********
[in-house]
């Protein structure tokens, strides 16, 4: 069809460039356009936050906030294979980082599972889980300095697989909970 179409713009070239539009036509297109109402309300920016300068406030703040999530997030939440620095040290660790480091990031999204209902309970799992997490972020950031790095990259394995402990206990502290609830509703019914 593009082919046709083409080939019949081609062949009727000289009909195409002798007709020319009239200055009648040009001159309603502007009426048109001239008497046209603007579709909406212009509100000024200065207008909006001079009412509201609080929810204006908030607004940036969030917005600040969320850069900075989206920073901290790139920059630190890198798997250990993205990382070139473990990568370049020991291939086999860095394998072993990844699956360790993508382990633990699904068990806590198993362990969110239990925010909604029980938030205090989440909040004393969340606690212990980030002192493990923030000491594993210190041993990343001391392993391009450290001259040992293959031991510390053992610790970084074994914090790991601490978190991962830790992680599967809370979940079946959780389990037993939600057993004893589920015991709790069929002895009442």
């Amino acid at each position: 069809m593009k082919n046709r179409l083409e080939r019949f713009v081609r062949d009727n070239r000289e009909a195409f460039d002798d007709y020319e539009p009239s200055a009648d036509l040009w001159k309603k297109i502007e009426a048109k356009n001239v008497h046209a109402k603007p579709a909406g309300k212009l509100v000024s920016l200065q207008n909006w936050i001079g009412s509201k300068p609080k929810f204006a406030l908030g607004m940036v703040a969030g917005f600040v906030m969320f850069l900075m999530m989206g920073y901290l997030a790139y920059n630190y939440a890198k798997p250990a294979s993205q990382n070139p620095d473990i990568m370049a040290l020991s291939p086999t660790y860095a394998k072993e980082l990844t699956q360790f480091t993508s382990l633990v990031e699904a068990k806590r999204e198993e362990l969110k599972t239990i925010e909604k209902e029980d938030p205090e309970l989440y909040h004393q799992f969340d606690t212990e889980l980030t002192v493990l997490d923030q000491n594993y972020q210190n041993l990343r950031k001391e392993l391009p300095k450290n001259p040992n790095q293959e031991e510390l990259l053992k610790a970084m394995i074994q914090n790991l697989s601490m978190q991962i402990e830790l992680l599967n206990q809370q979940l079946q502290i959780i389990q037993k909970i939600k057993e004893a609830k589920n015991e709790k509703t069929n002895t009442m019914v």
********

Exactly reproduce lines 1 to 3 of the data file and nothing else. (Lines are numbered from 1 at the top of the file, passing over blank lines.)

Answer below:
[in-house]
């Protein structure tokens, strides 16, 4: 069809460039356009936050906030294979980082599972889980300095697989909970 179409713009070239539009036509297109109402309300920016300068406030703040999530997030939440620095040290660790480091990031999204209902309970799992997490972020950031790095990259394995402990206990502290609830509703019914 593009082919046709083409080939019949081609062949009727000289009909195409002798007709020319009239200055009648040009001159309603502007009426048109001239008497046209603007579709909406212009509100000024200065207008909006001079009412509201609080929810204006908030607004940036969030917005600040969320850069900075989206920073901290790139920059630190890198798997250990993205990382070139473990990568370049020991291939086999860095394998072993990844699956360790993508382990633990699904068990806590198993362990969110239990925010909604029980938030205090989440909040004393969340606690212990980030002192493990923030000491594993210190041993990343001391392993391009450290001259040992293959031991510390053992610790970084074994914090790991601490978190991962830790992680599967809370979940079946959780389990037993939600057993004893589920015991709790069929002895009442």
């Amino acid at each position: 069809m593009k082919n046709r179409l083409e080939r019949f713009v081609r062949d009727n070239r000289e009909a195409f460039d002798d007709y020319e539009p009239s200055a009648d036509l040009w001159k309603k297109i502007e009426a048109k356009n001239v008497h046209a109402k603007p579709a909406g309300k212009l509100v000024s920016l200065q207008n909006w936050i001079g009412s509201k300068p609080k929810f204006a406030l908030g607004m940036v703040a969030g917005f600040v906030m969320f850069l900075m999530m989206g920073y901290l997030a790139y920059n630190y939440a890198k798997p250990a294979s993205q990382n070139p620095d473990i990568m370049a040290l020991s291939p086999t660790y860095a394998k072993e980082l990844t699956q360790f480091t993508s382990l633990v990031e699904a068990k806590r999204e198993e362990l969110k599972t239990i925010e909604k209902e029980d938030p205090e309970l989440y909040h004393q799992f969340d606690t212990e889980l980030t002192v493990l997490d923030q000491n594993y972020q210190n041993l990343r950031k001391e392993l391009p300095k450290n001259p040992n790095q293959e031991e510390l990259l053992k610790a970084m394995i074994q914090n790991l697989s601490m978190q991962i402990e830790l992680l599967n206990q809370q979940l079946q502290i959780i389990q037993k909970i939600k057993e004893a609830k589920n015991e709790k509703t069929n002895t009442m019914v």